Difference between revisions of "Third law of thermodynamics"

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;Related reading
 
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*[http://dx.doi.org/10.1088/0305-4470/22/1/021 P. T. Landsberg "A comment on Nernst's theorem", Journal of Physics A: Mathematical and General '''22''' pp. 139-141 (1989)]
 
*[http://dx.doi.org/10.1088/0305-4470/22/1/021 P. T. Landsberg "A comment on Nernst's theorem", Journal of Physics A: Mathematical and General '''22''' pp. 139-141 (1989)]
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*[http://dx.doi.org/10.1038/ncomms14538 Lluís Masanes and Jonathan Oppenheim "A general derivation and quantification of the third law of thermodynamics", Nature Communications '''8''' 14538 (2017)]
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[[category: classical thermodynamics]]
 
[[category: classical thermodynamics]]
 
[[category: quantum mechanics]]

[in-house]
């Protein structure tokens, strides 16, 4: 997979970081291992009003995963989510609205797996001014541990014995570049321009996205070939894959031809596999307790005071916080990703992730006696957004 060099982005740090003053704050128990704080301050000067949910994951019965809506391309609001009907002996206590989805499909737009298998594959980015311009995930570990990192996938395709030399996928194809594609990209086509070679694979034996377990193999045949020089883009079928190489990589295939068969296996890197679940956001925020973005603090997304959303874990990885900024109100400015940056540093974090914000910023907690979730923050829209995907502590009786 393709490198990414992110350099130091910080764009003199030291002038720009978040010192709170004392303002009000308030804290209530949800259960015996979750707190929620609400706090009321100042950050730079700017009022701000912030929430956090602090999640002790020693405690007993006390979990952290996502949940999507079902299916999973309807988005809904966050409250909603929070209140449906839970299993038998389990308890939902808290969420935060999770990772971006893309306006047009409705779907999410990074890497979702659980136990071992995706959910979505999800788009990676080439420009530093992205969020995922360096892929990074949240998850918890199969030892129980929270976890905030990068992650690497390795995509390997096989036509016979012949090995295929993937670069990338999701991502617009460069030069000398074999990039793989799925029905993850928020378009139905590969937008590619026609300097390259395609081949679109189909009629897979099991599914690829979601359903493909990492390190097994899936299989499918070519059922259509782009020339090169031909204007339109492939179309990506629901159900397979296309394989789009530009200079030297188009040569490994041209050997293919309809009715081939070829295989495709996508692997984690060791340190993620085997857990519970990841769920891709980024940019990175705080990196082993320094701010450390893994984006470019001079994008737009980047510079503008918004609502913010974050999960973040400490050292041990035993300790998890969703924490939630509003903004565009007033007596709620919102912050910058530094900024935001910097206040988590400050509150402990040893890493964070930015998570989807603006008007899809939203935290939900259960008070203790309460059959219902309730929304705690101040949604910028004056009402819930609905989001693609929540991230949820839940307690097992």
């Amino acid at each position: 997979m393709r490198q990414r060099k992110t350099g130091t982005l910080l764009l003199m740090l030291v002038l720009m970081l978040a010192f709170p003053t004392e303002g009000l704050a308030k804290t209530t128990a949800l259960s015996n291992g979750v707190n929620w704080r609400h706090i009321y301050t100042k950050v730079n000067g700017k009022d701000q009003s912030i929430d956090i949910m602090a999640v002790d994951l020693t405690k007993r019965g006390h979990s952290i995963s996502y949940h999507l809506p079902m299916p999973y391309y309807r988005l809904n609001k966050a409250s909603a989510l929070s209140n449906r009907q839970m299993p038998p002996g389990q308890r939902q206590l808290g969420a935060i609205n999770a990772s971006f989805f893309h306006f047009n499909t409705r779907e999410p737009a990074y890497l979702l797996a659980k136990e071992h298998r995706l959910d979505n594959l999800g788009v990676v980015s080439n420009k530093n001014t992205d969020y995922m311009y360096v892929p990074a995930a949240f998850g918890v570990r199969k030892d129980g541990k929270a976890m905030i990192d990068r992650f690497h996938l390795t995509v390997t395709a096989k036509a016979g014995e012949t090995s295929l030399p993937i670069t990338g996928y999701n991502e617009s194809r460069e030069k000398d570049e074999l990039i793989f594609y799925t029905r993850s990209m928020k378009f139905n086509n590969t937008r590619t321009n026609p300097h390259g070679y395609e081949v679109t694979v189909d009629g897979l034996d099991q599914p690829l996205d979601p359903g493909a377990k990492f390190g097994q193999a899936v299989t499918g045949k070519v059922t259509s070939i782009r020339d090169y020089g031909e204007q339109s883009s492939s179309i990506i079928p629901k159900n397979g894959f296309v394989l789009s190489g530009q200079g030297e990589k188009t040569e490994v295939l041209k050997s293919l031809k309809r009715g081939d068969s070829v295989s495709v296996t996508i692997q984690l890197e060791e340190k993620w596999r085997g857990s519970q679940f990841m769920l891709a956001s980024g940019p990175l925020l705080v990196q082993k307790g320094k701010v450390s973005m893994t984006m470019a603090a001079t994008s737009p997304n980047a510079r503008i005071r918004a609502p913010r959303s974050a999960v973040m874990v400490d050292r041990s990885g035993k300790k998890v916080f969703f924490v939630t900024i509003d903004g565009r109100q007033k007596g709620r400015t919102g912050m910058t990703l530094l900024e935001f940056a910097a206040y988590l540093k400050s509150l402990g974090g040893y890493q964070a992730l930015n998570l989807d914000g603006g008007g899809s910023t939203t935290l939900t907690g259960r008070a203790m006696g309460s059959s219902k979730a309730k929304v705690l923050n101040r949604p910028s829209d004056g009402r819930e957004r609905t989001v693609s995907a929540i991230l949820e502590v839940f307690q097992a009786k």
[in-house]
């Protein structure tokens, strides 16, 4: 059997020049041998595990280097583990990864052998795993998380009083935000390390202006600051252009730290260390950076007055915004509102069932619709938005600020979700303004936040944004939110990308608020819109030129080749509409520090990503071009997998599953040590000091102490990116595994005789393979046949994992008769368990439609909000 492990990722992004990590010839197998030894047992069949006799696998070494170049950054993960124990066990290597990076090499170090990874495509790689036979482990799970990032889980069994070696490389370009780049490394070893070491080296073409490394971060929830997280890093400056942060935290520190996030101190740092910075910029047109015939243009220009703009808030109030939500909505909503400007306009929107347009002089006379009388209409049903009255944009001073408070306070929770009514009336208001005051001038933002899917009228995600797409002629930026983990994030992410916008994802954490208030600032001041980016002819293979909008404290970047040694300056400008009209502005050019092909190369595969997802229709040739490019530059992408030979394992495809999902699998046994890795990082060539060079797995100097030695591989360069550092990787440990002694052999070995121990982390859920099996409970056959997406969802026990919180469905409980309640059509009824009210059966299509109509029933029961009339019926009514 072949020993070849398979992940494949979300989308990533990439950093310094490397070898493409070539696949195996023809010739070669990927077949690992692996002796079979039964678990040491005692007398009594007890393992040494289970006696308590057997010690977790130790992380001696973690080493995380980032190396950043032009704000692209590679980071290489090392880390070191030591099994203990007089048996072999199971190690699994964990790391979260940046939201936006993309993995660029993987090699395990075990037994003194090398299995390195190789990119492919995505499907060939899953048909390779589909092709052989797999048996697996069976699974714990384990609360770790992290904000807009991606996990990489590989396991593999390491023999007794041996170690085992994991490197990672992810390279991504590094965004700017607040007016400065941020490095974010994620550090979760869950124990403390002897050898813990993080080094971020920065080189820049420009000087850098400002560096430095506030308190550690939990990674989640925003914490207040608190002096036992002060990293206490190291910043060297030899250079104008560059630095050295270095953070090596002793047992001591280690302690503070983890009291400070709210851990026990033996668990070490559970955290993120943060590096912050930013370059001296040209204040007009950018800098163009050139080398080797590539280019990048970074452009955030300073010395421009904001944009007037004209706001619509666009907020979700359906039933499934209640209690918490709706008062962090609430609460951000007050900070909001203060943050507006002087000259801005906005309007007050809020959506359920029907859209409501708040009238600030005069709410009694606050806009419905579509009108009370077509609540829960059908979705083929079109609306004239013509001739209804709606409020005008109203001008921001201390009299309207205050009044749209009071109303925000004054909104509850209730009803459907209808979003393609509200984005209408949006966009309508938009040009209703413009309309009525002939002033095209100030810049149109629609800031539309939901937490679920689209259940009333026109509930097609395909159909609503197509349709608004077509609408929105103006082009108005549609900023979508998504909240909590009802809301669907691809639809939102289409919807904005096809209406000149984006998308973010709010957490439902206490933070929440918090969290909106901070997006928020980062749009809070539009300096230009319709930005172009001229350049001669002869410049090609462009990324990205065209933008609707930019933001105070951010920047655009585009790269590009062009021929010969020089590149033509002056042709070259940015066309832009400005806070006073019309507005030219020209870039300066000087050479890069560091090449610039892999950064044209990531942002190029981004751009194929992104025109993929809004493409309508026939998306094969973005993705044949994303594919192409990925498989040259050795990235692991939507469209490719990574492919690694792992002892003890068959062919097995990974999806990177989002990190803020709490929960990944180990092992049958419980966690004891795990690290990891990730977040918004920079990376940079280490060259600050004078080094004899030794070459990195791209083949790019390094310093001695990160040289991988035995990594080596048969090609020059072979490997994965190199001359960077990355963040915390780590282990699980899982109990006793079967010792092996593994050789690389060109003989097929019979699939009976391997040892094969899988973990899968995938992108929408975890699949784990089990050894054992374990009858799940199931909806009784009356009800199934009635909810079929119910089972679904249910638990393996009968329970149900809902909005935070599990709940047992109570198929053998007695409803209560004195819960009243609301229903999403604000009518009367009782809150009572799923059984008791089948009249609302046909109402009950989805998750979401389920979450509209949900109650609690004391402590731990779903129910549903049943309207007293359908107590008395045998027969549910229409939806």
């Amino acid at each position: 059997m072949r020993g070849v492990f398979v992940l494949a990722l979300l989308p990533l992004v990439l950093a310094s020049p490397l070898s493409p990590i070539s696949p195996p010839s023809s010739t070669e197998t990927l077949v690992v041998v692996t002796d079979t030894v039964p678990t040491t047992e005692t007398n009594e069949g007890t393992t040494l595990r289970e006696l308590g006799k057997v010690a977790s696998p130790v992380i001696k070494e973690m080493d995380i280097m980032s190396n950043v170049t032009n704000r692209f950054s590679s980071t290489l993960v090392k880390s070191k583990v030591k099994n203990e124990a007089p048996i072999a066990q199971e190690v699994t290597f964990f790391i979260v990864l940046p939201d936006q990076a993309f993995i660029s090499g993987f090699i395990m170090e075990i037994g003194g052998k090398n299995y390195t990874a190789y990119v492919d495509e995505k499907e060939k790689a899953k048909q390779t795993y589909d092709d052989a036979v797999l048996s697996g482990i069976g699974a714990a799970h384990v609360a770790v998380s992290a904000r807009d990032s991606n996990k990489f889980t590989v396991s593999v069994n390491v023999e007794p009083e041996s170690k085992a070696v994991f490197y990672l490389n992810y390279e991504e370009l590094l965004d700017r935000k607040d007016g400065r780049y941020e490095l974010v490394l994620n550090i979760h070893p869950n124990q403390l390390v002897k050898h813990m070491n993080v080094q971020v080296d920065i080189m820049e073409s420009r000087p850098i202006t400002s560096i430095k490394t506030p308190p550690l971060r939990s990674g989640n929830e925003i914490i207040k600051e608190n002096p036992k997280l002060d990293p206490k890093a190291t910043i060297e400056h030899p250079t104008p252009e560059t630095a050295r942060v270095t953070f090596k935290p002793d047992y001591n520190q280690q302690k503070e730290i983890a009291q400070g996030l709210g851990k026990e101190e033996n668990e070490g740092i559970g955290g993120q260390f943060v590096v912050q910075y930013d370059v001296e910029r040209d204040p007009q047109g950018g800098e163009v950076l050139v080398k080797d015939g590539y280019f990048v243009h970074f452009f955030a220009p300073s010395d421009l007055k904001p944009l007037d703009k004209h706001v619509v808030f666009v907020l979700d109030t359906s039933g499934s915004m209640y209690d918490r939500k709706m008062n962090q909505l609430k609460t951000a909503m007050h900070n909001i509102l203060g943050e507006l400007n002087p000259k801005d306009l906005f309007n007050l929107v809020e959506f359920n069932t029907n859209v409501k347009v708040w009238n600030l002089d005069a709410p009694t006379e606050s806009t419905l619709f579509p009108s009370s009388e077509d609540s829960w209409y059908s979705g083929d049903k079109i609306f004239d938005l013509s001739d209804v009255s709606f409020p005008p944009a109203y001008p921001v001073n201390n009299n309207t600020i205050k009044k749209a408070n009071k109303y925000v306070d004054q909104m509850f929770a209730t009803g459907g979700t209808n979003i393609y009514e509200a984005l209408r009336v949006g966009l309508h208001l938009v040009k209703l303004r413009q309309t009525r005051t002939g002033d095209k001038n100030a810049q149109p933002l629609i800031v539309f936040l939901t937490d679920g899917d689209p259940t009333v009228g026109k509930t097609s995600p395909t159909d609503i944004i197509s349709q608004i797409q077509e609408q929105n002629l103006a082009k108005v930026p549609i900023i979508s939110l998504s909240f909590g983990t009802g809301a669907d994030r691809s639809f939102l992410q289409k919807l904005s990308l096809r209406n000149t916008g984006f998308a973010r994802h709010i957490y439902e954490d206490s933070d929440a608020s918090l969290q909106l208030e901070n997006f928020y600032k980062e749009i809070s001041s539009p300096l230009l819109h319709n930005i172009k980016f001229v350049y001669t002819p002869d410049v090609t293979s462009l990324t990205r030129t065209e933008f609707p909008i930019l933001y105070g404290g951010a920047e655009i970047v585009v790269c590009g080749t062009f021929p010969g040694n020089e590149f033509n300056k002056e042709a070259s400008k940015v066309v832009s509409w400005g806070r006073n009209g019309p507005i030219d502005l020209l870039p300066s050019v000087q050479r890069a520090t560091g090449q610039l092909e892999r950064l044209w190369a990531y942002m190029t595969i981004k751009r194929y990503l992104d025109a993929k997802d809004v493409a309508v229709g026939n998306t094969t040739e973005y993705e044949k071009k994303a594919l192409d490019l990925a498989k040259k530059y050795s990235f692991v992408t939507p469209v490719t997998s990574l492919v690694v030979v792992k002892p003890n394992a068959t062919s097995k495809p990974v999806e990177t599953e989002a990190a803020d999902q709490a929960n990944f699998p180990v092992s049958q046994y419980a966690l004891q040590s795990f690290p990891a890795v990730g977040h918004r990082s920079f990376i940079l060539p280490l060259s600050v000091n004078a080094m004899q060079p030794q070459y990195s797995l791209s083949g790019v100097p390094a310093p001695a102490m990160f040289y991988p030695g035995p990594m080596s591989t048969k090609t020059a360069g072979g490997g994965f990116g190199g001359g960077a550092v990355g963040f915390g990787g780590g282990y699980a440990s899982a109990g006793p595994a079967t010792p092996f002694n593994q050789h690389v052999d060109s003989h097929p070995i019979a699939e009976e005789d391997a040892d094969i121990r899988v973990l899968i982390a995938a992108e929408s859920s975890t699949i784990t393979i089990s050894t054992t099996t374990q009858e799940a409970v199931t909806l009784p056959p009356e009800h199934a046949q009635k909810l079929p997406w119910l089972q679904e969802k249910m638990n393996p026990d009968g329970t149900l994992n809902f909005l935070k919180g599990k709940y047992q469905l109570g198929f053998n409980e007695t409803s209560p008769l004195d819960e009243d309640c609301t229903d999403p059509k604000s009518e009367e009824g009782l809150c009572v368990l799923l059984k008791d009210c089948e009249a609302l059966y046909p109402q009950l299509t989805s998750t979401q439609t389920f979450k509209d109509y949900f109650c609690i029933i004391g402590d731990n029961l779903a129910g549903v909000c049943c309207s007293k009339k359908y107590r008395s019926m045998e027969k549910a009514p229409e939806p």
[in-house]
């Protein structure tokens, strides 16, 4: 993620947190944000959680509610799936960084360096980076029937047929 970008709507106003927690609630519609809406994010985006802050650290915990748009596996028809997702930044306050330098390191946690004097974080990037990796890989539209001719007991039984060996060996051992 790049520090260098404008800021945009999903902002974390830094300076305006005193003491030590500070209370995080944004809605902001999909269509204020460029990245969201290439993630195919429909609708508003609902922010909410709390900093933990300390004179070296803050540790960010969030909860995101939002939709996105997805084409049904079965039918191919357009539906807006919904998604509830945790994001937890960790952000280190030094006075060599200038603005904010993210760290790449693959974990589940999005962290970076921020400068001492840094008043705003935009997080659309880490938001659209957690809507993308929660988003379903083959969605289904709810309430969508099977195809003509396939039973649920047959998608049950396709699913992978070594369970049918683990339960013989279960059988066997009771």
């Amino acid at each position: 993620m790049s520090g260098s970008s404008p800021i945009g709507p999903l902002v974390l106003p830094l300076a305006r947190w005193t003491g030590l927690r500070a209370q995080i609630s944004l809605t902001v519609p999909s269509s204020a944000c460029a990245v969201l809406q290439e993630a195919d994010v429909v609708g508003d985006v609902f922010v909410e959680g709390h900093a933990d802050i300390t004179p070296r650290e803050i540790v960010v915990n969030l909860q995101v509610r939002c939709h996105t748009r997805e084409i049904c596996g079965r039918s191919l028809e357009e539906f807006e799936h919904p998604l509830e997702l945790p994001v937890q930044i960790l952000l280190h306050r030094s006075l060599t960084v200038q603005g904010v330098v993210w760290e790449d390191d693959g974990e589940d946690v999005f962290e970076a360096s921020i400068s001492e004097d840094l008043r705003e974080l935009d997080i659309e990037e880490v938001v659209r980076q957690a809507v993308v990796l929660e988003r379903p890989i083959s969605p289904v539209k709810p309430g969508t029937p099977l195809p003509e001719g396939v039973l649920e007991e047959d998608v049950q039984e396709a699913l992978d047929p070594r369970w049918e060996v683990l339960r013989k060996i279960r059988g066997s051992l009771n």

[[category: quantum mechanics]]

Latest revision as of 17:28, 14 March 2017

The third law of thermodynamics (or Nernst's theorem after the experimental work of Walther Nernst in 1906 [1]) states that the entropy of a system approaches a minimum (that of its ground state) as one approaches the temperature of absolute zero. One can write

\lim_{T \rightarrow 0} \frac{S(T)}{N} = 0

where N is the number of particles. Note that there are systems whose ground state entropy is not zero, for example metastable states or glasses, or systems with weakly or non-coupled spins that are not subject to an ordering field.

Implications[edit]

The heat capacity (for either pressure or volume) tends to zero as one approaches absolute zero. From

C_{p,V}(T)= T \left. \frac{\partial S}{\partial T} \right\vert_{p,V}

one has

S(T) - S(0) = \int_0^x \frac{C_{p,V}(T)}{T} ~\mathrm{d}T

thus C \rightarrow 0 as T \rightarrow 0, otherwise the integrand would become infinite.

Similarly for the thermal expansion coefficient

\alpha := \frac{1}{V} \left. \frac{\partial V}{\partial T} \right\vert_p = -\frac{1}{V} \left. \frac{\partial S}{\partial p} \right\vert_T \rightarrow 0

References[edit]

Related reading